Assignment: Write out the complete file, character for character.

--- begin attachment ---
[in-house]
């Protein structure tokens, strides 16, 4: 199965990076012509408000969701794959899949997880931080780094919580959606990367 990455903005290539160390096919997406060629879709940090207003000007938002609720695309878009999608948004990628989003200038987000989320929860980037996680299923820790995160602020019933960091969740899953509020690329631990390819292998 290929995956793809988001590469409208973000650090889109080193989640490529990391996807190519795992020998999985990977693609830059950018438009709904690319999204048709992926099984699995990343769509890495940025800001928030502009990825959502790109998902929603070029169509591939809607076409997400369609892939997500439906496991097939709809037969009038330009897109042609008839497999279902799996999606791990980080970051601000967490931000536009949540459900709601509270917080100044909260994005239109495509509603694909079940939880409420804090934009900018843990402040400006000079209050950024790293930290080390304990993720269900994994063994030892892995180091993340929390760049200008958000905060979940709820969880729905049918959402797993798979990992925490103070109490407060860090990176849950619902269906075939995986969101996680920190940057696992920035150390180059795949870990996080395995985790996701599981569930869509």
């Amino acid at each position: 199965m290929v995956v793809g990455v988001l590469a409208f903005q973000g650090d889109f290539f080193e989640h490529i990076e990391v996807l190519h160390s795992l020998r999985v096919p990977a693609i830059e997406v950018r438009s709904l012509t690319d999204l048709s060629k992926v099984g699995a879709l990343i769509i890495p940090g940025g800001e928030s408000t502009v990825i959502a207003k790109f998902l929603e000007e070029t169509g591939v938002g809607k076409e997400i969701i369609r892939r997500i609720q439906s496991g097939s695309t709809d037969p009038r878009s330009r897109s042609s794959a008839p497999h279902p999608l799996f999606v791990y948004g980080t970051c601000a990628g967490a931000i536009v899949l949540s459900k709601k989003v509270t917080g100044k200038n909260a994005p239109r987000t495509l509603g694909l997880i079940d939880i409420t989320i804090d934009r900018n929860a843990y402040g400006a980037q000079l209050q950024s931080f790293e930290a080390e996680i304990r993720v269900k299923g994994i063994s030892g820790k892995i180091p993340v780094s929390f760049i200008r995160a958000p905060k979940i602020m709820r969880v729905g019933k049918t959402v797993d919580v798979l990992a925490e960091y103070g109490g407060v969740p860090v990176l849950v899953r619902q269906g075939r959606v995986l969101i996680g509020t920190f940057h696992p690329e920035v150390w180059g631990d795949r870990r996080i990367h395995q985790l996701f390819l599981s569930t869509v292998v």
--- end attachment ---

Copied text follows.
[in-house]
């Protein structure tokens, strides 16, 4: 199965990076012509408000969701794959899949997880931080780094919580959606990367 990455903005290539160390096919997406060629879709940090207003000007938002609720695309878009999608948004990628989003200038987000989320929860980037996680299923820790995160602020019933960091969740899953509020690329631990390819292998 290929995956793809988001590469409208973000650090889109080193989640490529990391996807190519795992020998999985990977693609830059950018438009709904690319999204048709992926099984699995990343769509890495940025800001928030502009990825959502790109998902929603070029169509591939809607076409997400369609892939997500439906496991097939709809037969009038330009897109042609008839497999279902799996999606791990980080970051601000967490931000536009949540459900709601509270917080100044909260994005239109495509509603694909079940939880409420804090934009900018843990402040400006000079209050950024790293930290080390304990993720269900994994063994030892892995180091993340929390760049200008958000905060979940709820969880729905049918959402797993798979990992925490103070109490407060860090990176849950619902269906075939995986969101996680920190940057696992920035150390180059795949870990996080395995985790996701599981569930869509």
């Amino acid at each position: 199965m290929v995956v793809g990455v988001l590469a409208f903005q973000g650090d889109f290539f080193e989640h490529i990076e990391v996807l190519h160390s795992l020998r999985v096919p990977a693609i830059e997406v950018r438009s709904l012509t690319d999204l048709s060629k992926v099984g699995a879709l990343i769509i890495p940090g940025g800001e928030s408000t502009v990825i959502a207003k790109f998902l929603e000007e070029t169509g591939v938002g809607k076409e997400i969701i369609r892939r997500i609720q439906s496991g097939s695309t709809d037969p009038r878009s330009r897109s042609s794959a008839p497999h279902p999608l799996f999606v791990y948004g980080t970051c601000a990628g967490a931000i536009v899949l949540s459900k709601k989003v509270t917080g100044k200038n909260a994005p239109r987000t495509l509603g694909l997880i079940d939880i409420t989320i804090d934009r900018n929860a843990y402040g400006a980037q000079l209050q950024s931080f790293e930290a080390e996680i304990r993720v269900k299923g994994i063994s030892g820790k892995i180091p993340v780094s929390f760049i200008r995160a958000p905060k979940i602020m709820r969880v729905g019933k049918t959402v797993d919580v798979l990992a925490e960091y103070g109490g407060v969740p860090v990176l849950v899953r619902q269906g075939r959606v995986l969101i996680g509020t920190f940057h696992p690329e920035v150390w180059g631990d795949r870990r996080i990367h395995q985790l996701f390819l599981s569930t869509v292998v």